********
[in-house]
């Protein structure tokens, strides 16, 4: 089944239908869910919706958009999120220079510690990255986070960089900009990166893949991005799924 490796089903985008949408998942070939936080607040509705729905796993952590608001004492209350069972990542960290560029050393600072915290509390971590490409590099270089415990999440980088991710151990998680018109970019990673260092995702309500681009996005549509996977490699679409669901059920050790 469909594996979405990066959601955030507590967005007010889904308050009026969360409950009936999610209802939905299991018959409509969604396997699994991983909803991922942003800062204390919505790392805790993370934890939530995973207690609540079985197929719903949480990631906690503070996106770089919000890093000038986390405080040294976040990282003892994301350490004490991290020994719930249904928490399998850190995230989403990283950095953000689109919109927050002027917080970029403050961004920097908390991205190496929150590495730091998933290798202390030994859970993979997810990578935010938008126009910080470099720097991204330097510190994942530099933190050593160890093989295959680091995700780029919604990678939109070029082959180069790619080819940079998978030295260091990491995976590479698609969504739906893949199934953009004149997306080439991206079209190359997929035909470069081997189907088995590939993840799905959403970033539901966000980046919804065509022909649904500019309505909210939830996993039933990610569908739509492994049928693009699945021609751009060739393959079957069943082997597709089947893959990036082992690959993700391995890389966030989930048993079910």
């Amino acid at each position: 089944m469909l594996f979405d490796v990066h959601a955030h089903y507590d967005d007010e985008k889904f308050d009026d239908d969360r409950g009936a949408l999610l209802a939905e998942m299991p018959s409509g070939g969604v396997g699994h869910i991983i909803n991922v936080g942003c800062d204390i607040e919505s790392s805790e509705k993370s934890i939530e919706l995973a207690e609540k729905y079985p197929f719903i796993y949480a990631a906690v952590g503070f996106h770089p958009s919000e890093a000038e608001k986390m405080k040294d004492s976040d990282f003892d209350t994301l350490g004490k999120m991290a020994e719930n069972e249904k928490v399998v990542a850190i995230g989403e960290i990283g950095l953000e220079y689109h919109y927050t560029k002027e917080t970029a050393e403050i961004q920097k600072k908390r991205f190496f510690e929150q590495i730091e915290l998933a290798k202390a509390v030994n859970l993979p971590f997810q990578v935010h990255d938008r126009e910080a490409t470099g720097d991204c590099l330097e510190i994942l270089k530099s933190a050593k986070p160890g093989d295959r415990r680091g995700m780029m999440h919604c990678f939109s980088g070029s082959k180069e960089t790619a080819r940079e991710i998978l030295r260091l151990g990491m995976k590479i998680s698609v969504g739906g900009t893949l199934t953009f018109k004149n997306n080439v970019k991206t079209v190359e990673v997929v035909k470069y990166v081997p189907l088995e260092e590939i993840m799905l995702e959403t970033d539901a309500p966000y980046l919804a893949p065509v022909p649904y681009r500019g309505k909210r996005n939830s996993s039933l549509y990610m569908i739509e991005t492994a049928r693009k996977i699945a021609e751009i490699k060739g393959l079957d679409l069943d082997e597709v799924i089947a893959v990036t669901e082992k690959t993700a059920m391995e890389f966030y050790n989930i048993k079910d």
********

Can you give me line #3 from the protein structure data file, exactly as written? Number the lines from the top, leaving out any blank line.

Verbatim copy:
């Amino acid at each position: 089944m469909l594996f979405d490796v990066h959601a955030h089903y507590d967005d007010e985008k889904f308050d009026d239908d969360r409950g009936a949408l999610l209802a939905e998942m299991p018959s409509g070939g969604v396997g699994h869910i991983i909803n991922v936080g942003c800062d204390i607040e919505s790392s805790e509705k993370s934890i939530e919706l995973a207690e609540k729905y079985p197929f719903i796993y949480a990631a906690v952590g503070f996106h770089p958009s919000e890093a000038e608001k986390m405080k040294d004492s976040d990282f003892d209350t994301l350490g004490k999120m991290a020994e719930n069972e249904k928490v399998v990542a850190i995230g989403e960290i990283g950095l953000e220079y689109h919109y927050t560029k002027e917080t970029a050393e403050i961004q920097k600072k908390r991205f190496f510690e929150q590495i730091e915290l998933a290798k202390a509390v030994n859970l993979p971590f997810q990578v935010h990255d938008r126009e910080a490409t470099g720097d991204c590099l330097e510190i994942l270089k530099s933190a050593k986070p160890g093989d295959r415990r680091g995700m780029m999440h919604c990678f939109s980088g070029s082959k180069e960089t790619a080819r940079e991710i998978l030295r260091l151990g990491m995976k590479i998680s698609v969504g739906g900009t893949l199934t953009f018109k004149n997306n080439v970019k991206t079209v190359e990673v997929v035909k470069y990166v081997p189907l088995e260092e590939i993840m799905l995702e959403t970033d539901a309500p966000y980046l919804a893949p065509v022909p649904y681009r500019g309505k909210r996005n939830s996993s039933l549509y990610m569908i739509e991005t492994a049928r693009k996977i699945a021609e751009i490699k060739g393959l079957d679409l069943d082997e597709v799924i089947a893959v990036t669901e082992k690959t993700a059920m391995e890389f966030y050790n989930i048993k079910d």